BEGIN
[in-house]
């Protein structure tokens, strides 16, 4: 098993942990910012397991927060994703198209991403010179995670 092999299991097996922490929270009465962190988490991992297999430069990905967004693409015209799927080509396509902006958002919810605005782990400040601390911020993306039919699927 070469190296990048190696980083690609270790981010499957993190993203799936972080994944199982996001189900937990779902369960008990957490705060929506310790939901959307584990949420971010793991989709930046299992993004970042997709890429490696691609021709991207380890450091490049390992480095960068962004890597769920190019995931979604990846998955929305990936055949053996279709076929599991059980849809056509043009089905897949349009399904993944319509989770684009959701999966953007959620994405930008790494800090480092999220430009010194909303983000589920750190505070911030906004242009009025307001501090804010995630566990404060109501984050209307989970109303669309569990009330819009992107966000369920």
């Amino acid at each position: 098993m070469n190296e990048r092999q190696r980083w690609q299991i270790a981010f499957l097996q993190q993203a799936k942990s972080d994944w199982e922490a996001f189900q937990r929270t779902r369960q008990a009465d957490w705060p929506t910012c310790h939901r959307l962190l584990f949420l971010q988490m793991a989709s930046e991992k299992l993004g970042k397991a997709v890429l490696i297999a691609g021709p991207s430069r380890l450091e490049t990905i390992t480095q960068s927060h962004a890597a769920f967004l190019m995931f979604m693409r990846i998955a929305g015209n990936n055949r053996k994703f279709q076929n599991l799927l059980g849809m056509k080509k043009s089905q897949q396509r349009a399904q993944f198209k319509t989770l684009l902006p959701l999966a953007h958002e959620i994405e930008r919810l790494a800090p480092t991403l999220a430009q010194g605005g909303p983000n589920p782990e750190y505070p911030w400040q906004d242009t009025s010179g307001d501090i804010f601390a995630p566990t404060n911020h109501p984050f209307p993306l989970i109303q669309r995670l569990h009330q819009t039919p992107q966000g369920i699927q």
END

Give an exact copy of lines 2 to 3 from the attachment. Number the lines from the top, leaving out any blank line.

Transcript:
């Protein structure tokens, strides 16, 4: 098993942990910012397991927060994703198209991403010179995670 092999299991097996922490929270009465962190988490991992297999430069990905967004693409015209799927080509396509902006958002919810605005782990400040601390911020993306039919699927 070469190296990048190696980083690609270790981010499957993190993203799936972080994944199982996001189900937990779902369960008990957490705060929506310790939901959307584990949420971010793991989709930046299992993004970042997709890429490696691609021709991207380890450091490049390992480095960068962004890597769920190019995931979604990846998955929305990936055949053996279709076929599991059980849809056509043009089905897949349009399904993944319509989770684009959701999966953007959620994405930008790494800090480092999220430009010194909303983000589920750190505070911030906004242009009025307001501090804010995630566990404060109501984050209307989970109303669309569990009330819009992107966000369920």
């Amino acid at each position: 098993m070469n190296e990048r092999q190696r980083w690609q299991i270790a981010f499957l097996q993190q993203a799936k942990s972080d994944w199982e922490a996001f189900q937990r929270t779902r369960q008990a009465d957490w705060p929506t910012c310790h939901r959307l962190l584990f949420l971010q988490m793991a989709s930046e991992k299992l993004g970042k397991a997709v890429l490696i297999a691609g021709p991207s430069r380890l450091e490049t990905i390992t480095q960068s927060h962004a890597a769920f967004l190019m995931f979604m693409r990846i998955a929305g015209n990936n055949r053996k994703f279709q076929n599991l799927l059980g849809m056509k080509k043009s089905q897949q396509r349009a399904q993944f198209k319509t989770l684009l902006p959701l999966a953007h958002e959620i994405e930008r919810l790494a800090p480092t991403l999220a430009q010194g605005g909303p983000n589920p782990e750190y505070p911030w400040q906004d242009t009025s010179g307001d501090i804010f601390a995630p566990t404060n911020h109501p984050f209307p993306l989970i109303q669309r995670l569990h009330q819009t039919p992107q966000g369920i699927q």